Long before the jet age, commercial aircrafts were flying through the Arctic Circle. After the successful voyages of Richard Byrd and Umberto Nobile in 1926, the feasibility of polar aviation was demonstrated in actual practice. Nowadays, commercial traffic, connecting Europe, North America and Asia through the north polar routes is a routine.
Cross-polar air corridors bring new opportunities for both commercial and private travel markets. Transpolar aviation reduces the burn of fuel by making the travel time shorter what lowers the cost of trans-polar air operations.
Flying direct paths between many of North American and Asian cities also decreases the environmental threats of greenhouse gases emissions, which are now one of the major concerns of the Arctic States.
Polar air corridors refer to aircrafts routes lying across the uninhabited polar ice cap region, 78 degrees north from the northern latitude what includes areas of northern part of Alaska and most of Siberia. Term of Polar Route was originally adopted in the middle of 20th century and applied to the great circle between Europe and west coast of North America.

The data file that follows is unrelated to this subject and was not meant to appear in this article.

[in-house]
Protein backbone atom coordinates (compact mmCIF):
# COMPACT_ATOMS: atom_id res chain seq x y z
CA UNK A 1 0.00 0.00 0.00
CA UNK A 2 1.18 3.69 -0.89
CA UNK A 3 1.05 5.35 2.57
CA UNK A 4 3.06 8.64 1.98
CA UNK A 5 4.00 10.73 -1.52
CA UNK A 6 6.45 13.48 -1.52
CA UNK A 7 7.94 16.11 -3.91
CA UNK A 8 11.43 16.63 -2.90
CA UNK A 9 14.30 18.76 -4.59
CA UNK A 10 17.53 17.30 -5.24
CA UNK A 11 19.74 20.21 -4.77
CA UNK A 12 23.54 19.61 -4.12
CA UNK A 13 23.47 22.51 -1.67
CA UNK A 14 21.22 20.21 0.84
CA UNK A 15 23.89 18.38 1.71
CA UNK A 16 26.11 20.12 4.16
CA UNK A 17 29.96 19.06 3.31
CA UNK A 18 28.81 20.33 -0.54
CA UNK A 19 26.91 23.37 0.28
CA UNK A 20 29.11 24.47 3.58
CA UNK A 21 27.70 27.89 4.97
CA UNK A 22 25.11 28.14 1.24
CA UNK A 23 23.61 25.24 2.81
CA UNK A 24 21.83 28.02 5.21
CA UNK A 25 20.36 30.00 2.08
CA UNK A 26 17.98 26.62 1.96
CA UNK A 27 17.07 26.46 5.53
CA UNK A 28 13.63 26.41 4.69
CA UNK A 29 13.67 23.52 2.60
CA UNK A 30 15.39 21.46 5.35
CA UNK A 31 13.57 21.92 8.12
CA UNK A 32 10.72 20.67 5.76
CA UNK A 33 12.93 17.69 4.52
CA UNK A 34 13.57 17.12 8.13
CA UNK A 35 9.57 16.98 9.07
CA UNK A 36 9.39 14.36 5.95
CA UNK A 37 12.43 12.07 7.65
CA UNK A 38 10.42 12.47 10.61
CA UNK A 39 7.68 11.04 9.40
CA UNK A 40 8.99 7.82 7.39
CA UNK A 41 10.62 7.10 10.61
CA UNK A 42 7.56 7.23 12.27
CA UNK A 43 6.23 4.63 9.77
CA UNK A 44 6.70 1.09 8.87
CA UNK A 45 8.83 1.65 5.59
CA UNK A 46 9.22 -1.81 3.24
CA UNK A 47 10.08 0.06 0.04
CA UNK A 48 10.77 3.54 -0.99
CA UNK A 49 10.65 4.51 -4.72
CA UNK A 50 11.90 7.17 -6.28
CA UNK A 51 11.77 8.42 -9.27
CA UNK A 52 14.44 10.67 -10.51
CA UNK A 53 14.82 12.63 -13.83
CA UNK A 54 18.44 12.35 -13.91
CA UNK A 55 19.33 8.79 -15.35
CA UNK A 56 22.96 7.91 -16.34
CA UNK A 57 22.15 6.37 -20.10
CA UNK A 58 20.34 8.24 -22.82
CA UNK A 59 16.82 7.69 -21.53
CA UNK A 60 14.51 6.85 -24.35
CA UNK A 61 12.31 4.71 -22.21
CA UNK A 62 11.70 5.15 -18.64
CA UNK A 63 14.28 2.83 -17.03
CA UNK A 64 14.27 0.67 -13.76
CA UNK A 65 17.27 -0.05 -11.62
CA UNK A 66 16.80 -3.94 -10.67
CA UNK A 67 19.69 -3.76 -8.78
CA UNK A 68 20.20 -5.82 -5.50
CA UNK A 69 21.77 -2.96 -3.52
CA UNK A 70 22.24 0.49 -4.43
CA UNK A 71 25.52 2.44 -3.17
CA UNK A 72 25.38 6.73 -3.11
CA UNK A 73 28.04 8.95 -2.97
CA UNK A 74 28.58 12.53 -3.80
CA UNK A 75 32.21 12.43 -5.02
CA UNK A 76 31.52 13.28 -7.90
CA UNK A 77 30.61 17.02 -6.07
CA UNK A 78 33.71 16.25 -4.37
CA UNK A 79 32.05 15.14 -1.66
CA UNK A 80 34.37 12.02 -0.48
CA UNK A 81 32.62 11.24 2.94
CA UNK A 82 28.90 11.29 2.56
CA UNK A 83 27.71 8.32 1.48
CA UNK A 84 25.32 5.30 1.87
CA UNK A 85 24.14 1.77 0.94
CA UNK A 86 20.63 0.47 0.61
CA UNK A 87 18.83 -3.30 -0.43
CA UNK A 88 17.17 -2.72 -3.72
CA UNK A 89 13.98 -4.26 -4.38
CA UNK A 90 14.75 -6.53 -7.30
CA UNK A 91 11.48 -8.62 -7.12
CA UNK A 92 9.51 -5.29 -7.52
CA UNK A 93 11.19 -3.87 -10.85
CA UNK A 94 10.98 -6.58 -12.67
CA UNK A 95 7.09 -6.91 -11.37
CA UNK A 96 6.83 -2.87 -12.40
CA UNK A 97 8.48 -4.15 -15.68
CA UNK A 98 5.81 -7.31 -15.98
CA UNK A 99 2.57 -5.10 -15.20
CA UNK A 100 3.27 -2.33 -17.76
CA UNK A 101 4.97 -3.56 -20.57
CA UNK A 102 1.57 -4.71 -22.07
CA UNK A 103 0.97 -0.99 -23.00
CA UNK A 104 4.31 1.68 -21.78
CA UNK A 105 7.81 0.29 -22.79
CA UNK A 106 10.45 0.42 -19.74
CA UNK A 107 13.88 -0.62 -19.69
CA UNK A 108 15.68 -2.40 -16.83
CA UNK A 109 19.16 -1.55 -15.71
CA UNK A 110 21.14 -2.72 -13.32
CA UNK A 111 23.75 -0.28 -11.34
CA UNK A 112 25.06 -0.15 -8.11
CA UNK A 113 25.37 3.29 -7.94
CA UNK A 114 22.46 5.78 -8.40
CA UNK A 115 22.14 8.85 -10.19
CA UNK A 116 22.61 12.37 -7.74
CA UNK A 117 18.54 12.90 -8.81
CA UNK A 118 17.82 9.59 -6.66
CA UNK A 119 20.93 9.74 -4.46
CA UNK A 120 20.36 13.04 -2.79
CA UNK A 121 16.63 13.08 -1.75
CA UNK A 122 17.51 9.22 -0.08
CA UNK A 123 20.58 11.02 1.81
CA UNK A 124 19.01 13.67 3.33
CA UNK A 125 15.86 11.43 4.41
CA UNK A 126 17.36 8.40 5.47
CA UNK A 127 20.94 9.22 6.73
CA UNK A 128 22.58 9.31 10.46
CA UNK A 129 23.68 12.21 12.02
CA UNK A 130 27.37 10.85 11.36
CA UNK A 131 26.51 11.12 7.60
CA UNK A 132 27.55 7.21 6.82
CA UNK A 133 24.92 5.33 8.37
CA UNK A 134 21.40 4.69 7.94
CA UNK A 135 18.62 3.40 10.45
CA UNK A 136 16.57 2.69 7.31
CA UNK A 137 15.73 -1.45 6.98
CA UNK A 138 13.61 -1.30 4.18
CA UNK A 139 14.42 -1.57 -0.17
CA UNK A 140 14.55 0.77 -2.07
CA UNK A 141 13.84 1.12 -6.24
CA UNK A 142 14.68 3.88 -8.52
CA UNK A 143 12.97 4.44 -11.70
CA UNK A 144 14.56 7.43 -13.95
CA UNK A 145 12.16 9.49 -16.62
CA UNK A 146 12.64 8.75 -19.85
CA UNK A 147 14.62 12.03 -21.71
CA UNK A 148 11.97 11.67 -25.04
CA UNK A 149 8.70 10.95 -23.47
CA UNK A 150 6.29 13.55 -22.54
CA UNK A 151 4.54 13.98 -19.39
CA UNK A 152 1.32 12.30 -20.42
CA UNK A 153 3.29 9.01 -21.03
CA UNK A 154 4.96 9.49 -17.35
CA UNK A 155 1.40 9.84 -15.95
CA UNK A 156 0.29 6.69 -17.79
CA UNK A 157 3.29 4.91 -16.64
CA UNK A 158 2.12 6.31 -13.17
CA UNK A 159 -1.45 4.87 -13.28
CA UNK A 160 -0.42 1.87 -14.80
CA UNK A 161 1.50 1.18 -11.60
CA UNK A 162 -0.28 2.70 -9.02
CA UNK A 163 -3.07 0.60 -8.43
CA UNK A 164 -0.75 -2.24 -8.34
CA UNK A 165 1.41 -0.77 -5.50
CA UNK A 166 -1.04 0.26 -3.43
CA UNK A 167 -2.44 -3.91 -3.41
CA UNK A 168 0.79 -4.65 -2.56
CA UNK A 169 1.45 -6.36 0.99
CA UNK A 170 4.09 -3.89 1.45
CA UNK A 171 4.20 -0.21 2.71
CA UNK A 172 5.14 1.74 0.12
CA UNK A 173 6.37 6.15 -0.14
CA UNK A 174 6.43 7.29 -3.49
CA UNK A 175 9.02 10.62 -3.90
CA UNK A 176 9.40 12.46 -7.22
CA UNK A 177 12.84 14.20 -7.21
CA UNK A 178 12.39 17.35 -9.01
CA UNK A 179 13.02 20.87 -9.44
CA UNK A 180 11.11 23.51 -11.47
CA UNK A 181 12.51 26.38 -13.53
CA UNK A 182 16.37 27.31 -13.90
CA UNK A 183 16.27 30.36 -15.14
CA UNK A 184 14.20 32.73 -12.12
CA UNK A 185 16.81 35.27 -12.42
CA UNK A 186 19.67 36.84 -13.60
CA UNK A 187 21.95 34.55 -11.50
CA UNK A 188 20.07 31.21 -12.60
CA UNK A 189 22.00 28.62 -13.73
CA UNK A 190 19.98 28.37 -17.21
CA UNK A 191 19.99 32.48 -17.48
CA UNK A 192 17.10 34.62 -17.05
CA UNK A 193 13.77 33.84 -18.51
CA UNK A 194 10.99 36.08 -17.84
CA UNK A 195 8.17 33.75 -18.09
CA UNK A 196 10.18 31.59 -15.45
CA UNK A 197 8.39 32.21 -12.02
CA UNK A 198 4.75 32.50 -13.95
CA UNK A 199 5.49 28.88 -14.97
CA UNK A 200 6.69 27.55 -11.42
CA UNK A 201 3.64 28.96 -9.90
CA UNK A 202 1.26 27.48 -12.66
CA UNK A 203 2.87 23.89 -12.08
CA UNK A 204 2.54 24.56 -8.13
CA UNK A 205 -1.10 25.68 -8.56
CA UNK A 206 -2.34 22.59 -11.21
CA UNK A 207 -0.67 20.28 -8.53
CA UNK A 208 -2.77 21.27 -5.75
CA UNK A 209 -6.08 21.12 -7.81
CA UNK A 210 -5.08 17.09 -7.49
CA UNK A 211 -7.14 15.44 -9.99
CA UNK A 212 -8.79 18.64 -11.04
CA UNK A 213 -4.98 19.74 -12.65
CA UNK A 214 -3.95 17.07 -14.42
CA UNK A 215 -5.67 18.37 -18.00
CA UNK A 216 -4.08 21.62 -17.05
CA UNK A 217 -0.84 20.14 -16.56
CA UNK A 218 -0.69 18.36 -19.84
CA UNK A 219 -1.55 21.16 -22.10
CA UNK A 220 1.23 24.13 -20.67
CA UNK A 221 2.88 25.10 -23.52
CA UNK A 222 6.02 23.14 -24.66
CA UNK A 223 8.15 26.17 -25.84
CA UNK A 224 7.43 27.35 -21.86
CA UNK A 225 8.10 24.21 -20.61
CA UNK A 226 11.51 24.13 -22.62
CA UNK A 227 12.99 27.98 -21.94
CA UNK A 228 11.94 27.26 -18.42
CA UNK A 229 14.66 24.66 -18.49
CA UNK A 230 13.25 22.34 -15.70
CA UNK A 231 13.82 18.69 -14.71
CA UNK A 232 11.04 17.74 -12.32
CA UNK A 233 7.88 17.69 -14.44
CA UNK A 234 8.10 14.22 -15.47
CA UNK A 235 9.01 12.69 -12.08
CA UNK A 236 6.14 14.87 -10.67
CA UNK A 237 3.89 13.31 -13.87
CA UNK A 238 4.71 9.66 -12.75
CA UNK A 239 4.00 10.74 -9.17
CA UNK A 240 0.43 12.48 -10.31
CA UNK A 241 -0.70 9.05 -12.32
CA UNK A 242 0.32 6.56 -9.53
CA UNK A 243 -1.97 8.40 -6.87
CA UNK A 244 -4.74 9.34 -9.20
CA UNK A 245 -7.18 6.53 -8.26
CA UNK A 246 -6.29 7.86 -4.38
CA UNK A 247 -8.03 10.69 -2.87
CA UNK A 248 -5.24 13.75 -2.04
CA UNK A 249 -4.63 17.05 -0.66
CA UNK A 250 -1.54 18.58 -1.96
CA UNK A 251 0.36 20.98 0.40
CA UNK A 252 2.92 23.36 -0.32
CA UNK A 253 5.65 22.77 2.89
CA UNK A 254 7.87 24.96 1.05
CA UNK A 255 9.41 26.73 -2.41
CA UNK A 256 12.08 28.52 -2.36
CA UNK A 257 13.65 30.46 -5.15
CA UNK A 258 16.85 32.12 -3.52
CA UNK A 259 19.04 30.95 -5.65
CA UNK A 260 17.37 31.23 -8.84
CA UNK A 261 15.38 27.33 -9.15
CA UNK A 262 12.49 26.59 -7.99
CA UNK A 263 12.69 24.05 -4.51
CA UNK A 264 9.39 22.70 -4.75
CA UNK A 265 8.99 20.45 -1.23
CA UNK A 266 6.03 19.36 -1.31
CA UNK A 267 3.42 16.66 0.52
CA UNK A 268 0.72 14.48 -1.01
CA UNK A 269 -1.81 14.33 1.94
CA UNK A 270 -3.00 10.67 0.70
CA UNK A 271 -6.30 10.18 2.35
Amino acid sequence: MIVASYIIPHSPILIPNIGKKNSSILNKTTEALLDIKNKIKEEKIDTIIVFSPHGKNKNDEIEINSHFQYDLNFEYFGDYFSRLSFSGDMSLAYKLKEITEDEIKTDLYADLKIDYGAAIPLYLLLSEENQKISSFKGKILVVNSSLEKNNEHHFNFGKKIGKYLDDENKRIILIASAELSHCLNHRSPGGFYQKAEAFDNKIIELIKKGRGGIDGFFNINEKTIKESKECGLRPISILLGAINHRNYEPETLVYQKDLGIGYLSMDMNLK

The Polar Route formally opened after the Cold War for commercial flights between Europe and Asian Far East as before that period civilian flights were not able to cross the air space over the Soviet Union and China as those countries were much concerned about the possibility of trans-polar attack.
Nowadays commercial traffic through the northern hemisphere is operated by various aircrafts as Boeings 747 - 400 and Airbuses A340, with ranges of around 7000 nautical miles. In 2001, Arctic States adopted policy letter, Guidance for Polar Operations, which outlined a number of specific requirements for polar flight operations, including cold weather conditions, special communication capabilities, fuel freeze strategy, evacuation and recovery plans for abandoned passengers and special monitoring requirements as the aircrafts operating in the Arctic rely almost exclusively on satellite communications, where a pilot´s signal is beamed into the space and bounced back to a ground control station.
Arctic operating planes handle the distances between Europe, Asia and North America and are managed by various airlines. The International Air Transportation Association proposed the establishment of the Pacific Project which would meet the increasing air traffic demand between Asia and North America which is very likely to double by the end of 2025. Opening of new and improving strategies on already used air traffic routes offer possibilities to reach various locations in the northern hemisphere in easy and cost efficient way.